Connect a database

In the previous tutorial, we created schemas for our read only RESTAPI. And in this tutorial, we will be connecting our graph API to a database for saving and fetching user data.

Here we will be using SQLite for our SQL database, and Sequelize for our ORM. Don?t worry about installing these packages as our package.json already have them, thus they were installed in the first part of this tutorial with npm install.

Also, since this section contains some SQL-specific code that isn't necessary to understanding Apollo data sources, we've already built a UserAPI data source for you in src/datasources/user.js. Please navigate to that file so we can explain the overall concepts.

Build a custom data source

Apollo doesn't have support for a SQL data source yet, so we will need to create a custom data source for our database by extending the generic Apollo data source class. You can create your own with the apollo-datasource package.

Here are some of the core concepts for creating your own data source:

  • The initialize method: You'll need to implement this method if you want to pass in any configuration options to your class. Here, we're using this method to access our graph API's context.
  • this.context: A graph API's context is an object that's shared among every resolver in a GraphQL request. We're going to explain this in more detail in the next section. Right now, all you need to know is that the context is useful for storing user information.
  • Caching: While the REST data source comes with its own built in cache, the generic data source does not. You can use our cache primitives to build your own, however!

Let's go over some of the methods we created in src/datasources/user.js to fetch and update data in our database. You will want to reference these in the next section:

  • findOrCreateUser({ email }): Finds or creates a user with a given email in the database
  • bookTrips({ launchIds }): Takes an object with an array of launchIds and books them for the logged in user
  • cancelTrip({ launchId }): Takes an object with a launchId and cancels that launch for the logged in user
  • getLaunchIdsByUser(): Returns all booked launches for the logged in user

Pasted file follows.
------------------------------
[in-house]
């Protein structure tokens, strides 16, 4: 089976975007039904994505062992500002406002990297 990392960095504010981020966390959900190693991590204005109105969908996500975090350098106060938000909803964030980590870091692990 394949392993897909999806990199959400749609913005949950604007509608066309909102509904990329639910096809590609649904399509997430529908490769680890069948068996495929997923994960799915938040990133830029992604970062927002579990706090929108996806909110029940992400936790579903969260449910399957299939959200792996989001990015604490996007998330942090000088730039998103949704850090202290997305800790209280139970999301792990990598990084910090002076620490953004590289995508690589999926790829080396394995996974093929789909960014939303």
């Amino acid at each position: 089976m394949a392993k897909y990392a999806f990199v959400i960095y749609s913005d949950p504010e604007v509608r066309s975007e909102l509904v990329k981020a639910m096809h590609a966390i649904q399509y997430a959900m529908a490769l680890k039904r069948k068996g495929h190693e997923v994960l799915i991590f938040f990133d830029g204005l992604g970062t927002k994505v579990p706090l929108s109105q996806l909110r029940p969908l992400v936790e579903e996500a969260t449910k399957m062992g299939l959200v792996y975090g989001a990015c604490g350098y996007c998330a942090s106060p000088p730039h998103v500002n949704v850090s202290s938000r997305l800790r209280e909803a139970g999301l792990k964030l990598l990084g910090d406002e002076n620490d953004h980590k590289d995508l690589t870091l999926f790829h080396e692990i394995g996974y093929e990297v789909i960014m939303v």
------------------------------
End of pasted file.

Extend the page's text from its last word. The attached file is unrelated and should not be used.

• isBookedOnLaunch({ launchId }): Determines whether the logged in user booked a certain launch

Add data sources to Apollo Server

Now that we've built our LaunchAPI data source to connect our REST API and our UserAPI data source to connect our SQL database, we need to add them to our graph API.

Adding our data sources is simple. Just create a dataSources property on your ApolloServer that corresponds to a function that returns an object with your instantiated data sources. Let's see what that looks like by navigating to src/index.js and adding the code below:

const { ApolloServer } = require('apollo-server');
const typeDefs = require('./schema');
const { createStore } = require('./utils');
const LaunchAPI = require('./datasources/launch');
const UserAPI = require('./datasources/user');
const store = createStore();
const server = new ApolloServer({
  dataSources: () => ({    launchAPI: new LaunchAPI(),    userAPI: new UserAPI({ store })  })});
server.listen().then(({ url }) => {
  console.log(`Server ready at ${url}`);

First, we import our createStore function to set up our database, as well as our data sources: LaunchAPI and UserAPI. Then, we create our database by calling createStore. Finally, we add the dataSources function to our ApolloServer to connect LaunchAPI and UserAPI to our graph. We also pass in our database we created to the UserAPI data source.

If you use this.context in your datasource, it's critical to create a new instance in the dataSources function and to not share a single instance. Otherwise, initialize may be called during the execution of asynchronous code for a specific user, and replace the this.context by the context of another user.

Now that we've hooked up our data sources to Apollo Server, it's time to move on to the next section and learn how to call our data sources from within our resolvers

Previous: Hook up your data sources
Next: Write your graph's resolvers